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KISS ARMY (Tribute Band)

With little fanfare save for in-house advertising, this exotic dance club just across the bridge to South Carolina has been incorporating live music into their routine for well over a year now.

Unfortunately, here at Connect, we don’t often hear about these events until after we’ve gone to press, so we can’t pass word of them along to our readers. There was plenty of advance notice on this one, though.

The feverish devotion that ‘70s rock superstars KISS inspire in some of their most ardent fans is legendary. From decorating their skin with tattoos of the original bandmembers’ visages to taking bank account-draining overseas trips to catch the group’s seemingly neverending string of phoney-baloney “farewell” gigs, there’s little hardcore KISS-o-philes won’t do to get closer to their heroes.

That’s where tribute bands come in.

During the band’s dark period (when they wiped their faces clean and hung up their space suits) hundreds of club acts sprang up around the globe, doing their best to mimic the group’s salad days. From the minute details on their homemade costumes, to replicating the exact gear the band used, to memorizing dialogue from their official albums and bootlegs, these true believers kept the flame alive even while the band did their best to blow it out.

You’d think with the actual band back in costume, the demand for greasepainted KISS tribute bands would have dropped – but you’d be wrong.

Louisville, Kentucky’s KISS ARMY was formed by members of two prior tribute acts, Strutter and Hot As Hell, and they say they are committed to giving fans the most accurate representation of a classic 1970s live show by the band.

They’ve been around for a decade, played well over 1,000 shows, and are reputed to be one of the best in their field. In fact, former KISS manager Bill Aucoin (the man behind many of their trendsetting promotional efforts) recently gave them his stamp of approval.

It’s worth noting, however, that we at Connect have been unable to confirm this date with the band, so it’s best to call the venue ahead of time and make sure everything’s still a go before you make the drive. Thurs., 10 pm, The Gold Club (Hwy 17 near Hardeeville).

First Friday For Folk

For this month’s edition of The Savannah Folk Music Society’s family-oriented concert series, one performer had to drop out at the last minute – so, another artist will play an extended set.

That artist is Carla Ulbrich, a Clemson, South Carolina native who bills herself as a “professional smart aleck.” A witty and charming songwriter who accompanies herself on acoustic guitar, she’s drawn critical comparisons to an extremely wide variety of solo acts, including Christine Lavin, Chet Atkins, Ray Stevens and Jerry Seinfeld. She’s released four albums, and appeared at many of the most prestigious rooms on this side of the country – including The Bitter End, Eddie’s Attic and Nashville’s Bluebird Café.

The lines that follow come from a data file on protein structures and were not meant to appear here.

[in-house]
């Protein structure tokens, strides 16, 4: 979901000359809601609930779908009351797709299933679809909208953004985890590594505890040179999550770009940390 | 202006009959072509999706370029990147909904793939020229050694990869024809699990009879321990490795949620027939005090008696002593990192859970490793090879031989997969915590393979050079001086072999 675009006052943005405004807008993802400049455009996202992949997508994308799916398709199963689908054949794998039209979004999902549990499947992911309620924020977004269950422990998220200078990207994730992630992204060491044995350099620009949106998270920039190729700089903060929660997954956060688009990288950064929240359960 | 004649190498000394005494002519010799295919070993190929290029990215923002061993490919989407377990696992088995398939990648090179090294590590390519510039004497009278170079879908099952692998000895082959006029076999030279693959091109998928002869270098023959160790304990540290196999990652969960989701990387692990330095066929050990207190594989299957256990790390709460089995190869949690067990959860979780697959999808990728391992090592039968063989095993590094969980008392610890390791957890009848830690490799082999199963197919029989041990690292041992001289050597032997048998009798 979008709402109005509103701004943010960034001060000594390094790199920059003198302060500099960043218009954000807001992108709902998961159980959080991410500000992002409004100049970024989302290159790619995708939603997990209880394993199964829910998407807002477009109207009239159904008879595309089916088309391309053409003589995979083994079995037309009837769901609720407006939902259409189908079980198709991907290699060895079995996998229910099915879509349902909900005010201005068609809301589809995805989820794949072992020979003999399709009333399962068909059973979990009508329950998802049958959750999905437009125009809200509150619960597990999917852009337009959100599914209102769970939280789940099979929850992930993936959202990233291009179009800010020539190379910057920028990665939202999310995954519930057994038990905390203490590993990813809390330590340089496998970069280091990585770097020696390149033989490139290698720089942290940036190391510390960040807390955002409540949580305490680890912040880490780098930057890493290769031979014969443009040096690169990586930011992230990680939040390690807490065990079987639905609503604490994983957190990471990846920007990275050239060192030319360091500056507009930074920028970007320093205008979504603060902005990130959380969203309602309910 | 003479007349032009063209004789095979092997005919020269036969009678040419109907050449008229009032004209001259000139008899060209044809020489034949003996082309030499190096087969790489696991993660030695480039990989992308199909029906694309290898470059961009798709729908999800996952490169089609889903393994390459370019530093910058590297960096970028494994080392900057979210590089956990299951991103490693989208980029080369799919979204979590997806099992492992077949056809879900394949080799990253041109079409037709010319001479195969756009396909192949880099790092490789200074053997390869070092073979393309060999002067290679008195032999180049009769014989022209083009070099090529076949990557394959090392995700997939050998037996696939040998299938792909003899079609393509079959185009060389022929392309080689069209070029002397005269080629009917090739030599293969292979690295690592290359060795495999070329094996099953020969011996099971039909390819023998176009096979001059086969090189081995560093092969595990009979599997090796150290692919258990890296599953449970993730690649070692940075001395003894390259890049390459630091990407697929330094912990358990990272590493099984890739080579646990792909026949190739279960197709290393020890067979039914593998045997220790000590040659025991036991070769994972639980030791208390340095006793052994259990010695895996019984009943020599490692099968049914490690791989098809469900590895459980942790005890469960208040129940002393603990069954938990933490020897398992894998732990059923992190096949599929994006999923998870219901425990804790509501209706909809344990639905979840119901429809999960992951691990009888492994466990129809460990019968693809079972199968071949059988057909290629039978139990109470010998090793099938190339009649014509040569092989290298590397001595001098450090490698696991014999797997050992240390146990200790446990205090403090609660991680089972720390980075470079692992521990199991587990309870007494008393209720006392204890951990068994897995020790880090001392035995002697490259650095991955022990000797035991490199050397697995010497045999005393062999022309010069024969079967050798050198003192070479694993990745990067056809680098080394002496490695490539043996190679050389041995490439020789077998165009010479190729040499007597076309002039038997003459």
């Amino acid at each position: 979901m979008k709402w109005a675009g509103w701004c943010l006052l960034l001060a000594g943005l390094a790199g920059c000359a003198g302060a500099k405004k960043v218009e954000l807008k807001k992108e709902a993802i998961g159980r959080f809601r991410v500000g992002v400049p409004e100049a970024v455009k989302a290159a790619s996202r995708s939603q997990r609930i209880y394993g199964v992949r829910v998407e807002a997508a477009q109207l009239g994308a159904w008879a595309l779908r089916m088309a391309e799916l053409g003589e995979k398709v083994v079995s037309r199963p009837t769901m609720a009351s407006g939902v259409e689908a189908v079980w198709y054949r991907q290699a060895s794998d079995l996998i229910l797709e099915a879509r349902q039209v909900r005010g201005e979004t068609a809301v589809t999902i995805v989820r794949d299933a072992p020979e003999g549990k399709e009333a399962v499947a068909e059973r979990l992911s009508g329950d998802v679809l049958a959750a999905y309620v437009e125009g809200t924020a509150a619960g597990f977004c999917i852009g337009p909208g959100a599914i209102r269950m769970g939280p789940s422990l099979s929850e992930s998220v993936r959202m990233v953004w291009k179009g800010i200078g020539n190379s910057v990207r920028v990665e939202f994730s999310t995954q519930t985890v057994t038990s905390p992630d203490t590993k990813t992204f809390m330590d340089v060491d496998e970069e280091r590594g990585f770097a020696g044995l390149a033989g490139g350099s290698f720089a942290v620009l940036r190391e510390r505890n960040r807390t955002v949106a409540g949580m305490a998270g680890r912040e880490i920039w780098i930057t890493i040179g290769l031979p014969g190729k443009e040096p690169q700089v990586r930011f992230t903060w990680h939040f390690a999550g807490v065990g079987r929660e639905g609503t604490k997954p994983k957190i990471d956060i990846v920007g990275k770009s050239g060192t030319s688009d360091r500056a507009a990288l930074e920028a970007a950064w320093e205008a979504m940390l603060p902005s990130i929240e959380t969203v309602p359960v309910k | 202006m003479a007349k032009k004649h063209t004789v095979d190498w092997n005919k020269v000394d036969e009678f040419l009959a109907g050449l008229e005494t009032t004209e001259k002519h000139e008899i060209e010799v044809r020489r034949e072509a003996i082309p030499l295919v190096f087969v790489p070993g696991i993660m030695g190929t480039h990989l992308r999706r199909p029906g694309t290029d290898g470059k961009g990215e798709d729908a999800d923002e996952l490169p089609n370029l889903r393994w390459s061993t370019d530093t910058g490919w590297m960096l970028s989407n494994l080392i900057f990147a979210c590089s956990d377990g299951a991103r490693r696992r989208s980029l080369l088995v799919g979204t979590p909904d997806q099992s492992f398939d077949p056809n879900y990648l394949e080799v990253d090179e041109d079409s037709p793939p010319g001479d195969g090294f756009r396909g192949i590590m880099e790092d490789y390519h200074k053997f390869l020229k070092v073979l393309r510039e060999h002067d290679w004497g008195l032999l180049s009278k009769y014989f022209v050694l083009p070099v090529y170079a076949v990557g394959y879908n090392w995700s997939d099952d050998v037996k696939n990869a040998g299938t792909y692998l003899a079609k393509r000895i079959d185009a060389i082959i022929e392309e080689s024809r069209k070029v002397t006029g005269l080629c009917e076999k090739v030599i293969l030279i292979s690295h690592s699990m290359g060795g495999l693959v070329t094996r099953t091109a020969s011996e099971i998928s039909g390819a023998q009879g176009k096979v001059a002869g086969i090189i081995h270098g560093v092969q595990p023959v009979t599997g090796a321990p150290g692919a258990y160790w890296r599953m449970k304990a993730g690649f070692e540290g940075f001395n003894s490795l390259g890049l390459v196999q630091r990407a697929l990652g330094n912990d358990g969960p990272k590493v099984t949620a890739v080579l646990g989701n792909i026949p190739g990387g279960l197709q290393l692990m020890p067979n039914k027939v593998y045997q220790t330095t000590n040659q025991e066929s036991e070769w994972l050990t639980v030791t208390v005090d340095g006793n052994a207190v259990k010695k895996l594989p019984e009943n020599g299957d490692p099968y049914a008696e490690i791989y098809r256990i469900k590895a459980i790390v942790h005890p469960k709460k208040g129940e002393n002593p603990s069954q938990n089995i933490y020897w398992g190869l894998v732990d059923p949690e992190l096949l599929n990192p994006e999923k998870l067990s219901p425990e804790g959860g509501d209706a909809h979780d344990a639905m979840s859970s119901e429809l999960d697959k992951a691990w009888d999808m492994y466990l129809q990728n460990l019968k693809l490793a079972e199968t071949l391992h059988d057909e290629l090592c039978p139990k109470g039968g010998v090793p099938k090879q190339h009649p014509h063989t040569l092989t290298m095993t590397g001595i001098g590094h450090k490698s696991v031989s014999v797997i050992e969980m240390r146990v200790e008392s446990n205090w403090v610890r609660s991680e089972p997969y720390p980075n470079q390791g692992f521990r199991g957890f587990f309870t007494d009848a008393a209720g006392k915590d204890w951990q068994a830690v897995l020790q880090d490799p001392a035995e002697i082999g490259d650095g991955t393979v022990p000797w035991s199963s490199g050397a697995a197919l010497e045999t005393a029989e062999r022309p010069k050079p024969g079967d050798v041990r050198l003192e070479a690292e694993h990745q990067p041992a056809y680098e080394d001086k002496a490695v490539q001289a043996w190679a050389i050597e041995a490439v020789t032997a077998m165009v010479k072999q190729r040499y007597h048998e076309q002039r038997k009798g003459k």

The opening duo of Bob & Judy Williams have been familiar faces on our local folk scene for almost two decades. They helped form the SFMS, and their live shows feature both contemporary and traditional folk tunes, played on a number of different instruments.

As always, this smoke and alcohol-free show is free to ALL AGES, with a suggested donation to the society of $2. Soft drinks and home baked snacks are available. Fri., 7:30 pm, Wesley Monumental United Methodist Church (429 Abercorn St.).


"The" Mose Allison

Speaking of impersonators – it’s hard to find true innovators in today’s music industry. Scores of soundalike acts all compete for the same tiny slice of the pie, diluting their music accordingly to reach the masses.

However, in the case of Mose Allison, it usually takes all of a 10-second listen to know that it’s him.

That’s because Allison is truly one-of-a-kind. Over the course of a professional career that has spanned more than five decades, this 76 year-old pianist and songwriter from just outside Tippo, Mississippi has steadfastly marched to the beat of his own drum and in doing so, neatly sidestepped most every trend and fashion.

Beloved by musicians of all stripes for his homespun humor, hipster ethos and bad-ass demeanor, Allison is a supremely talented keyboardist who works in a grey area that belongs solely to him.

It’s a catch-all genre that incorporates country blues, jazz, boogie-woogie and beatnik poetry. It’s tough to categorize, and Mose isn’t about to help you.

“I have no idea what I’m doin’,” he’ll dodge with a smile. “I’ve never seen me.”

In lieu of a description, he’d rather play two nights at this swanky supper club.

Seeing as how Mose sells out bigger dates all over the world, it’s a heck of a booking for a tiny supper club that seats less than a hundred.

Trust me on this… artists like Mose simply aren’t made anymore. Get a reservation now and see him while you still can. Fri. - Sat., The Jazz Corner (Hilton Head).